In Lawsuit, Southwest Airlines Accuses Mechanics Union of Grounding Planes - NBC 5 Dallas-Fort Worth

In Lawsuit, Southwest Airlines Accuses Mechanics Union of Grounding Planes

The airlines and the mechanics union have been in contract negotiations for six years

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    NEWSLETTERS

    Lawsuit: SWA Accuses Mechanics Union of Grounding Planes

    Southwest Airlines on Thursday sued its mechanics union, accusing it of orchestrating a scheme to ground planes unnecessarily and asking a federal judge to intervene. (Published Thursday, Feb. 28, 2019)

    Southwest Airlines on Thursday sued its mechanics union, accusing it of orchestrating a scheme to ground planes unnecessarily and asking a federal judge to intervene.

    The lawsuit, filed in federal court in Dallas against Aircraft Mechanics Fraternal Association, or AMFA, escalates the ongoing dispute between the airline and the union. The two have been in contract negotiations for more than six years.

    "Drawing from the playbook of other unions, AMFA has attempted to shield its unlawful activity behind an empirically impossible claim that the disruption of Southwest's operations merely reflects an increased focus on Southwest's mechanics on 'safety,'" the lawsuit said. "In fact, AMFA itself continues to use the code language 'safety,' 'compliance,' and 'by the book' to hide the nature of its true behavior."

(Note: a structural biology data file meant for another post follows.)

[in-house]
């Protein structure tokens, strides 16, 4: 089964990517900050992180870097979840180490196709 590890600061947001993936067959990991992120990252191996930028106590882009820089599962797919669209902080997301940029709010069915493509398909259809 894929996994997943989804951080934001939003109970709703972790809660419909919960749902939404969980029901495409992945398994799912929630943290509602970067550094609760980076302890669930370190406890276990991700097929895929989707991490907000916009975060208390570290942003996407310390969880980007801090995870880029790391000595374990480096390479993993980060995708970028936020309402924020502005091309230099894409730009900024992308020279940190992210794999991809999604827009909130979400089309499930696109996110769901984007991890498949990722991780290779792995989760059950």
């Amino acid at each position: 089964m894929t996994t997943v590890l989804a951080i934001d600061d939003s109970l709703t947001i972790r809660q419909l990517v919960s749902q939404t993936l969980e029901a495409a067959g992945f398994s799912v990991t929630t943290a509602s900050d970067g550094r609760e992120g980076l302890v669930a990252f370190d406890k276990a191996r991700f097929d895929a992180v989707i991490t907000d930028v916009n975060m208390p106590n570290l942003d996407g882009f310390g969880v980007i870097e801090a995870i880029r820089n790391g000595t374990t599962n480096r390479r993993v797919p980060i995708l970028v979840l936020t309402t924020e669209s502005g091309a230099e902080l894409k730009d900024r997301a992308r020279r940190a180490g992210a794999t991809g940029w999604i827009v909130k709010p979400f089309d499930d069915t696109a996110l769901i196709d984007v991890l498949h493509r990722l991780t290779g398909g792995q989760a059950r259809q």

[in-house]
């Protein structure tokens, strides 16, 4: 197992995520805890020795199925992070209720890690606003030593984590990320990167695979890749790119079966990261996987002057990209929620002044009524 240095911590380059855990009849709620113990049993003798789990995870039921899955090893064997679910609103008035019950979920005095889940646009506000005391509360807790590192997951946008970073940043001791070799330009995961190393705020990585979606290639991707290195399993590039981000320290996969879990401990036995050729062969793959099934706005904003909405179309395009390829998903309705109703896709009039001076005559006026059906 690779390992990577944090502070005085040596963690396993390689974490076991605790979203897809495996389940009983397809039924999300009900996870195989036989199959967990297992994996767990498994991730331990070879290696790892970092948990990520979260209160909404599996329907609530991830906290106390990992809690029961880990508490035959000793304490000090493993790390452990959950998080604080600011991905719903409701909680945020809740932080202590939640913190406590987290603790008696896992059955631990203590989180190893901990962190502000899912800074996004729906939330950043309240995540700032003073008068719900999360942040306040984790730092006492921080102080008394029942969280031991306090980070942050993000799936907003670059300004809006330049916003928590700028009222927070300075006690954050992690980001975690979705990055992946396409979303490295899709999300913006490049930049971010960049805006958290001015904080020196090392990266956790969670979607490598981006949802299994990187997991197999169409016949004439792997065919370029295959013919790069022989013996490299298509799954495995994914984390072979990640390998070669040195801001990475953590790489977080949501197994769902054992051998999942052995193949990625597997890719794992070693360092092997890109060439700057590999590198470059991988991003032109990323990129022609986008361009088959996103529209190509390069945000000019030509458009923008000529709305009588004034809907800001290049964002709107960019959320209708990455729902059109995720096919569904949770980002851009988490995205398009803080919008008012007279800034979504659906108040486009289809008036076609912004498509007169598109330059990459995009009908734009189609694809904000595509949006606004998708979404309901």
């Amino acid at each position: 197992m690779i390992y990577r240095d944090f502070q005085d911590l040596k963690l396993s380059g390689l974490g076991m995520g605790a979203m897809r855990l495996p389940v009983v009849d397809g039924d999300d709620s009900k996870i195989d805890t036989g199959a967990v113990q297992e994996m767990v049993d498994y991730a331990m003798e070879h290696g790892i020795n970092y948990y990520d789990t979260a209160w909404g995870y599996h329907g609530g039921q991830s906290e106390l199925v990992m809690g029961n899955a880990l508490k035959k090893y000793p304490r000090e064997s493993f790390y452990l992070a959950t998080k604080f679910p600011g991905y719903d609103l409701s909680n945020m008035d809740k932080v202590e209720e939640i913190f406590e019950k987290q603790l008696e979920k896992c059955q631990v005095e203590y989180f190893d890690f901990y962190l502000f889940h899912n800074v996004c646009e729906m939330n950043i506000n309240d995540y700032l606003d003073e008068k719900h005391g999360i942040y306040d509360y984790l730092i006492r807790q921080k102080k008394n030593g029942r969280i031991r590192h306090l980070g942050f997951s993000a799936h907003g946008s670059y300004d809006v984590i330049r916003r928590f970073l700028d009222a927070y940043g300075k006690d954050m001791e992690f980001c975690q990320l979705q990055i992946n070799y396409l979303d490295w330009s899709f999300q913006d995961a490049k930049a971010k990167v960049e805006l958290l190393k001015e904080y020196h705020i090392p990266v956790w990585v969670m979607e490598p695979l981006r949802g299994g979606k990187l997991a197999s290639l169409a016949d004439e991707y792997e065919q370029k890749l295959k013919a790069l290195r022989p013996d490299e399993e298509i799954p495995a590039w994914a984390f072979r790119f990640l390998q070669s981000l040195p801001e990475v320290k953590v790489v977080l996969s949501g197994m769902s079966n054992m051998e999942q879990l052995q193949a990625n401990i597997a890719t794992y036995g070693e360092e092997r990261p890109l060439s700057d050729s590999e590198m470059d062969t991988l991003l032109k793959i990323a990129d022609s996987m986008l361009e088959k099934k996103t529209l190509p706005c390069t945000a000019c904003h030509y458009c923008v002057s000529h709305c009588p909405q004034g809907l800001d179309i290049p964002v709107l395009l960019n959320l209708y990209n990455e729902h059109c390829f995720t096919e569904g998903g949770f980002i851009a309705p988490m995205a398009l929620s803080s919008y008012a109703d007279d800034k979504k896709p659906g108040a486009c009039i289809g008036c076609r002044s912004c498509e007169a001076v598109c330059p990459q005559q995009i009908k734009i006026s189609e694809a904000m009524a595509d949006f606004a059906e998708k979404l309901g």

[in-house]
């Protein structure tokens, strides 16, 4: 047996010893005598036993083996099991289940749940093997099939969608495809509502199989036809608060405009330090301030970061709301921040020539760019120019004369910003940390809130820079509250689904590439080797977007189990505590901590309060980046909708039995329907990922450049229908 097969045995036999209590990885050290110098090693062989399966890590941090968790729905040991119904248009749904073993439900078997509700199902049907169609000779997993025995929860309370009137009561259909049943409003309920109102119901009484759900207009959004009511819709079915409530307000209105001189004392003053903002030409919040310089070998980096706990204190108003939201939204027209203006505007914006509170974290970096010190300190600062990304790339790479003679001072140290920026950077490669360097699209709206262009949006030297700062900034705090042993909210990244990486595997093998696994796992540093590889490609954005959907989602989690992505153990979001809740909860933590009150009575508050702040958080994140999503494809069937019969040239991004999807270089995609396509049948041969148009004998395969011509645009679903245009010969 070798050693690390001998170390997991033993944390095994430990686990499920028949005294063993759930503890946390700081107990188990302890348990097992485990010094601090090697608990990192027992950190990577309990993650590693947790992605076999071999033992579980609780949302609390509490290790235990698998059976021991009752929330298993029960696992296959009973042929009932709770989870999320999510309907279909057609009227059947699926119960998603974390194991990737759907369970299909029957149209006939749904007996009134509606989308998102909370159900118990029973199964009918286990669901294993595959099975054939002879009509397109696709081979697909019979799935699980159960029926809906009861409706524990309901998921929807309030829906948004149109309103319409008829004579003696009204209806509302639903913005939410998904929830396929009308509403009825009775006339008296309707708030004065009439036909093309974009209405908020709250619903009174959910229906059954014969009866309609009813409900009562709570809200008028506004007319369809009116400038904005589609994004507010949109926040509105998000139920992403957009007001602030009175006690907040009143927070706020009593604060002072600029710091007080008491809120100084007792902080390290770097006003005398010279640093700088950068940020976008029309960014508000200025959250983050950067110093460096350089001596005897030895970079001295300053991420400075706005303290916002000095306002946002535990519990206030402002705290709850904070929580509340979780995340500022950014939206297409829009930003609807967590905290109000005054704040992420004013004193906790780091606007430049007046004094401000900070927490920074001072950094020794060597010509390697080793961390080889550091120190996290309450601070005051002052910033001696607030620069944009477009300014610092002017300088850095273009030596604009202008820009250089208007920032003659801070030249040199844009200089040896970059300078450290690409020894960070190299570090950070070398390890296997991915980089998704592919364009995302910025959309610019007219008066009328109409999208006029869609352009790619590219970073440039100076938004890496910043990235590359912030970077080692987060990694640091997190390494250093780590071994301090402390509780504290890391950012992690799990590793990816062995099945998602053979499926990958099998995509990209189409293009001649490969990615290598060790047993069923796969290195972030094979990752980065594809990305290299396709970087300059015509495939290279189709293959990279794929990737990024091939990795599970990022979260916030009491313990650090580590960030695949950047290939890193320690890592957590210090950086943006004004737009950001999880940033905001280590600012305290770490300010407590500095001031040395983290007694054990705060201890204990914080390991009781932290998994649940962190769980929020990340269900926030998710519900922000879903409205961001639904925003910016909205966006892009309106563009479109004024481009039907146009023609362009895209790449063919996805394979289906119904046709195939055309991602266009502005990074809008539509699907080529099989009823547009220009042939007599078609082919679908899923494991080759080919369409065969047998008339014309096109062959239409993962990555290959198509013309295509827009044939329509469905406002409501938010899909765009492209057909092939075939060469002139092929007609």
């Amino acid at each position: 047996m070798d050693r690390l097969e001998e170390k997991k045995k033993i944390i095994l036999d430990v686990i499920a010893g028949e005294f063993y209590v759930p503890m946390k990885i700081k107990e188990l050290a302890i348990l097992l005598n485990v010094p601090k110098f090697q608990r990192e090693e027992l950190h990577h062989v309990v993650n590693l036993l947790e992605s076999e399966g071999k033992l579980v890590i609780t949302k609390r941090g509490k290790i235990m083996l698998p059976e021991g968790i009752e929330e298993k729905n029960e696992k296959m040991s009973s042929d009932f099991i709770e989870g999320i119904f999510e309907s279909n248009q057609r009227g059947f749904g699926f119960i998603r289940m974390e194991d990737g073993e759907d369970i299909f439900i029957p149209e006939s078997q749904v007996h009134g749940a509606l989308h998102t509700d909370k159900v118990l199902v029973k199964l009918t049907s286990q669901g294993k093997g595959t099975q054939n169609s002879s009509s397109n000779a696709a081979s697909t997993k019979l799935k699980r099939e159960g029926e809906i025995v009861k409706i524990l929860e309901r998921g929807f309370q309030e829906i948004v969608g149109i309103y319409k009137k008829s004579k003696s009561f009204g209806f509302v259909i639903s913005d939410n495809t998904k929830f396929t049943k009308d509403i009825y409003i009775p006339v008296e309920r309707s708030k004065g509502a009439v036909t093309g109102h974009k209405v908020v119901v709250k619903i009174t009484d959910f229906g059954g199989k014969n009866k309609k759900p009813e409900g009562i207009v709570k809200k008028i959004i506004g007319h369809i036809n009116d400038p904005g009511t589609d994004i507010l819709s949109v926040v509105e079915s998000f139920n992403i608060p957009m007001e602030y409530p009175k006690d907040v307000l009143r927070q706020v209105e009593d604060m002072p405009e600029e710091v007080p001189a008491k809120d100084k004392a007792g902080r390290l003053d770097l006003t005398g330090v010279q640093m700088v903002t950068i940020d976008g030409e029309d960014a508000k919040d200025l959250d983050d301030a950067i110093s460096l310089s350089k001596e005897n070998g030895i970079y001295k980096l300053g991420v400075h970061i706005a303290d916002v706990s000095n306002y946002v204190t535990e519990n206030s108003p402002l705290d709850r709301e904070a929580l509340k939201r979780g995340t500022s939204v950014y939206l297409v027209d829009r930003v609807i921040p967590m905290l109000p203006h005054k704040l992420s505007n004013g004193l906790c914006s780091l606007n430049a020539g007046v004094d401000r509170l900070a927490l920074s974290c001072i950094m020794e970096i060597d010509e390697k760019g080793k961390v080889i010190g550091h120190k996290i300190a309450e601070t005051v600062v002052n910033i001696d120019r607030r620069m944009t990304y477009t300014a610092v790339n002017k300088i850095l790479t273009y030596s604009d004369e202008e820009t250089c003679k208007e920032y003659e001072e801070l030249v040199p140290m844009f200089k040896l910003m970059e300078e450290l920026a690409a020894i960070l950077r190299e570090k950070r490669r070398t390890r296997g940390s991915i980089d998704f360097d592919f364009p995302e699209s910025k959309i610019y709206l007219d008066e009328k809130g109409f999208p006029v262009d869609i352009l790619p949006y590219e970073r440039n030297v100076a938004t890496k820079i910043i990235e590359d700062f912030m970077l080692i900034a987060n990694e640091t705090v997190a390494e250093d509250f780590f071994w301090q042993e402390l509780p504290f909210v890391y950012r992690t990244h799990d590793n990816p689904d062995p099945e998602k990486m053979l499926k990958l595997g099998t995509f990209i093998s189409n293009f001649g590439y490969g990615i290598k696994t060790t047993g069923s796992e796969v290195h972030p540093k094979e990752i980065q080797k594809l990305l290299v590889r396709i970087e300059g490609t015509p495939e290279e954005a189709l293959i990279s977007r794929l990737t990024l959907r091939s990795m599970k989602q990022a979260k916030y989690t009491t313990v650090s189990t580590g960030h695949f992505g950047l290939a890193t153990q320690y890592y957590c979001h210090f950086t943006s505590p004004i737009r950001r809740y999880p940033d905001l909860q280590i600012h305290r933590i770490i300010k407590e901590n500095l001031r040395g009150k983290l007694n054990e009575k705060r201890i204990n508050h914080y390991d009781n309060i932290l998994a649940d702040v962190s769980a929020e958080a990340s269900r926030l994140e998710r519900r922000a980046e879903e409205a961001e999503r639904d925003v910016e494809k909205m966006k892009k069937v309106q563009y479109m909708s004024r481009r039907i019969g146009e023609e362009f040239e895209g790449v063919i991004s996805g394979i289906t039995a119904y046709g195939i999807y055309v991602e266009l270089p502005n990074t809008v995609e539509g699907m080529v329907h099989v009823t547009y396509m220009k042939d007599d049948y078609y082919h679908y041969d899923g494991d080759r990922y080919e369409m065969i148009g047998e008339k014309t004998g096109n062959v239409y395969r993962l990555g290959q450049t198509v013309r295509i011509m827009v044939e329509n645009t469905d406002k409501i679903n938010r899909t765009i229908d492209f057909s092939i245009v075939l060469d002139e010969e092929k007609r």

The lawsuit claims if a judge does not order the union to stop, more flights will be delayed or canceled.

    Southwest accused its mechanics of deliberately grounding planes “under the guise of safety” after contract talks broke down Feb. 12.

    The airline said an unusual number of write-ups began the following day in Houston, Las Vegas, Orlando and Phoenix and then spread to other cities.

    "Southwest began experiencing an uptick on cosmetic and other minor maintenance write-ups,” the airline said. “It quickly became clear as these unusual write-ups spread across Southwest's stations that something coordinated was beginning to occur."

    Southwest said on a typical day 14 of its aircraft are out of service but that in the past few weeks, it's been as high as 62.

    Representatives for the union did not immediately respond to requests for comment.

    Southwest's vice president of labor relations Russell McCrady released a statement late Thursday.

    "Today's action does not alter our goal of reaching an agreement that benefits our hardworking maintenance employees nor does it change the company's unwavering commitment to safety. Southwest is -- hands down -- one of the best companies in the world to work for and we will not stray from our focus on rewarding our mechanics, while we work to shield our employees and customers from unnecessary disruptions within the operation."